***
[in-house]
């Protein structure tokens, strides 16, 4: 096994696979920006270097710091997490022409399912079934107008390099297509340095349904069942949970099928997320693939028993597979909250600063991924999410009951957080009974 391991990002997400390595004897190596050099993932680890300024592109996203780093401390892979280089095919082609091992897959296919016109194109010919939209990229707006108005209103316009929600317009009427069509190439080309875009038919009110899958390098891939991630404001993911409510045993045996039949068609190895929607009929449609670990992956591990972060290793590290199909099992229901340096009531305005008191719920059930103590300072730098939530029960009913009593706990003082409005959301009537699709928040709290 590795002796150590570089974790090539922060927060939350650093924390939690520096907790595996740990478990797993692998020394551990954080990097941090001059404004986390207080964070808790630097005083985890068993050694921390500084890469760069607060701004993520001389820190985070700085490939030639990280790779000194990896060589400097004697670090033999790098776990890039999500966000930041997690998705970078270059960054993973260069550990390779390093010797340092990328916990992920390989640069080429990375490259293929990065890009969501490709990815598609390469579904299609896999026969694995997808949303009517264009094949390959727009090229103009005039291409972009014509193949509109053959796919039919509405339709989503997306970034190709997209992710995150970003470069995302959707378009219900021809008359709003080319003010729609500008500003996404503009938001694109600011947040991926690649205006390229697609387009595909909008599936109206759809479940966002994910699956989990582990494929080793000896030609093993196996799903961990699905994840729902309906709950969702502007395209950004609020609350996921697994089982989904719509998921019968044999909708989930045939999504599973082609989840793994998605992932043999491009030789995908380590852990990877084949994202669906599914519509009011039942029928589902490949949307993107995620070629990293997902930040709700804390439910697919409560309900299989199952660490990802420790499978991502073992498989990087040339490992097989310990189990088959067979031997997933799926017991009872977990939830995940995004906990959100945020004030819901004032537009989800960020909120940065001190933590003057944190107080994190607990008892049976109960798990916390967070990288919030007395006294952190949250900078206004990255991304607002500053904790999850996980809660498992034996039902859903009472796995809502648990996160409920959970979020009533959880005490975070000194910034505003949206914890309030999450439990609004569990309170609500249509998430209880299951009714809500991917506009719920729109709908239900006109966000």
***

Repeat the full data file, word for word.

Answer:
[in-house]
């Protein structure tokens, strides 16, 4: 096994696979920006270097710091997490022409399912079934107008390099297509340095349904069942949970099928997320693939028993597979909250600063991924999410009951957080009974 391991990002997400390595004897190596050099993932680890300024592109996203780093401390892979280089095919082609091992897959296919016109194109010919939209990229707006108005209103316009929600317009009427069509190439080309875009038919009110899958390098891939991630404001993911409510045993045996039949068609190895929607009929449609670990992956591990972060290793590290199909099992229901340096009531305005008191719920059930103590300072730098939530029960009913009593706990003082409005959301009537699709928040709290 590795002796150590570089974790090539922060927060939350650093924390939690520096907790595996740990478990797993692998020394551990954080990097941090001059404004986390207080964070808790630097005083985890068993050694921390500084890469760069607060701004993520001389820190985070700085490939030639990280790779000194990896060589400097004697670090033999790098776990890039999500966000930041997690998705970078270059960054993973260069550990390779390093010797340092990328916990992920390989640069080429990375490259293929990065890009969501490709990815598609390469579904299609896999026969694995997808949303009517264009094949390959727009090229103009005039291409972009014509193949509109053959796919039919509405339709989503997306970034190709997209992710995150970003470069995302959707378009219900021809008359709003080319003010729609500008500003996404503009938001694109600011947040991926690649205006390229697609387009595909909008599936109206759809479940966002994910699956989990582990494929080793000896030609093993196996799903961990699905994840729902309906709950969702502007395209950004609020609350996921697994089982989904719509998921019968044999909708989930045939999504599973082609989840793994998605992932043999491009030789995908380590852990990877084949994202669906599914519509009011039942029928589902490949949307993107995620070629990293997902930040709700804390439910697919409560309900299989199952660490990802420790499978991502073992498989990087040339490992097989310990189990088959067979031997997933799926017991009872977990939830995940995004906990959100945020004030819901004032537009989800960020909120940065001190933590003057944190107080994190607990008892049976109960798990916390967070990288919030007395006294952190949250900078206004990255991304607002500053904790999850996980809660498992034996039902859903009472796995809502648990996160409920959970979020009533959880005490975070000194910034505003949206914890309030999450439990609004569990309170609500249509998430209880299951009714809500991917506009719920729109709908239900006109966000």